Moberley quickly invested in vaccine beneficiaries including travel stocks when the market was excited about the possibility of a vaccine. As soon as the news broke to the market that two vaccines were available, he sold these sectors off.
Why? Because unpredictability surrounding these sectors was still prevalent and market euphoria can only last so long.
"A lot of the companies that we sold down into that event still haven't recovered and the vaccine announcement day was really their highest period."
Moberley gives fair warning however, trading isn't for everyone but if you're going to dip your toe in that type of water, buy rumours, not facts.
Valuations in the tech sector
We've seen the signs pointing towards a value-based recovery, where cyclical stocks have been put in the spotlight. There's been speculation that we're at the beginning of a commodities super-cycle, inflation is coming and bond yields have hiked up to new levels. COVID winners, primarily within the tech sector, have been punished by this rotation yet valuations remain high with investors hoping that they will turn out to be long-duration assets. According to Moberley, most of these companies have had their time in the sun and should be stepping into the shade now.
"Our concern is that a steepening yield curve could cause these businesses to be repriced quite quickly."
There's no doubt Australia has produced some stellar tech names including Afterpay, Appen and Altium. Even Moberley, seemingly bearish on the tech sector, recognises that these companies have great management and are quality businesses and hopes to own more of them at cheaper prices in the future.
Moberley's tech watch list: XERO, ALTIUM: Everyone has one stock that they'd love to own at a cheaper price, and the fundies are no different. When Patrick asked Moberley about the one company he'd like to own at a more attractive and less risky valuation, he gave us two! The first being Xero which he labelled as "the best SaaS company in the market." The second company is Altium which Moberley disclosed has been owned by Paradice in the past. His reasoning behind this is the fantastic management team and the high conviction they have in their product. Moberley says it is a company he'd be happy to own again when the valuation becomes sufficiently compelling.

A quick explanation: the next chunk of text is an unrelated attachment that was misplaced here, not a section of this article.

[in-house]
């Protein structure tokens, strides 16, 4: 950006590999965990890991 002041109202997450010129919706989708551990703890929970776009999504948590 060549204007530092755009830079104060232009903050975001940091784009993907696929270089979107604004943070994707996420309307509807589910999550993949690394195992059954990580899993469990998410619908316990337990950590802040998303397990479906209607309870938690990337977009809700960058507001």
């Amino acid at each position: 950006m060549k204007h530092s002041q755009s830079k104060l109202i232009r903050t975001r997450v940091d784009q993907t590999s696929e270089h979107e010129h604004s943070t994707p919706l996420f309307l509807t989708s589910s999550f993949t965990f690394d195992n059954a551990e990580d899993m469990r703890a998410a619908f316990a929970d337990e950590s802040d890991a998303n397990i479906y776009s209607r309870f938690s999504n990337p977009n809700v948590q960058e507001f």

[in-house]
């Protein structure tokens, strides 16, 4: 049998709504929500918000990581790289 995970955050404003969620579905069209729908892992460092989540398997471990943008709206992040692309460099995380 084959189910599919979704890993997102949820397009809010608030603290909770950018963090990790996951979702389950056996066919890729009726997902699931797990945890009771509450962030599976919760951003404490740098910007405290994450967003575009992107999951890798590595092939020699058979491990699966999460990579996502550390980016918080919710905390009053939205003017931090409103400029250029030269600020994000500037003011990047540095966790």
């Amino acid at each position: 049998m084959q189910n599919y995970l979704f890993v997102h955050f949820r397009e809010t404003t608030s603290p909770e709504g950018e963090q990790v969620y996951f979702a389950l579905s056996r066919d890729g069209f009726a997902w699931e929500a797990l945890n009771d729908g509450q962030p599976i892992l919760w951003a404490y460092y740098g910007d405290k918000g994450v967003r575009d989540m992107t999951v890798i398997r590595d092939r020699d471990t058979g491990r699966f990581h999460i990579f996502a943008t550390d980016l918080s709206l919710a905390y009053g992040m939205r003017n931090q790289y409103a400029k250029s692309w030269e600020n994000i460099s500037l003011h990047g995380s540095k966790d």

CSL: A crowd favourite with more room to run
Regular readers of Livewire will know that Moberley has long been a supporter of CSL. The stock has been under pressure since mid 2020, delivering a negative return of 14% over the past 12 months, compared to its usual continuous growth.
Concerns regarding plasma collection have pushed CSL into the red, alongside the market's swift rotation from growth into value stocks. Whilst these are genuine concerns, Moberley says these are transitory issues unlikely to have a lasting impact. Whilst plasma collections are down firstly due to COVID and secondly, due to recent stimulus cheques in the US, Moberley expects collection collection volumes to improve as the vaccine roll out gathers momentum.
The big one: Moberley's pick for the next five years
As always, Patrick asked Moberley for the one stock that he would own if the market closed for five years. I had put my money on CSL but no, the stock Moberley would set and forget for the next five years is IDP Education (ASX:IEL), an international education placement firm operating in around 30 countries including Australia NZ and the USA. While facing a few short-term bumps with lack of student mobility due to international border closures, IDP's last result in February demonstrated their ability to bounce back from crisis.
"They're in a phenomenal position coming out of COVID and I can't wait to see what happens to that business over the next five years."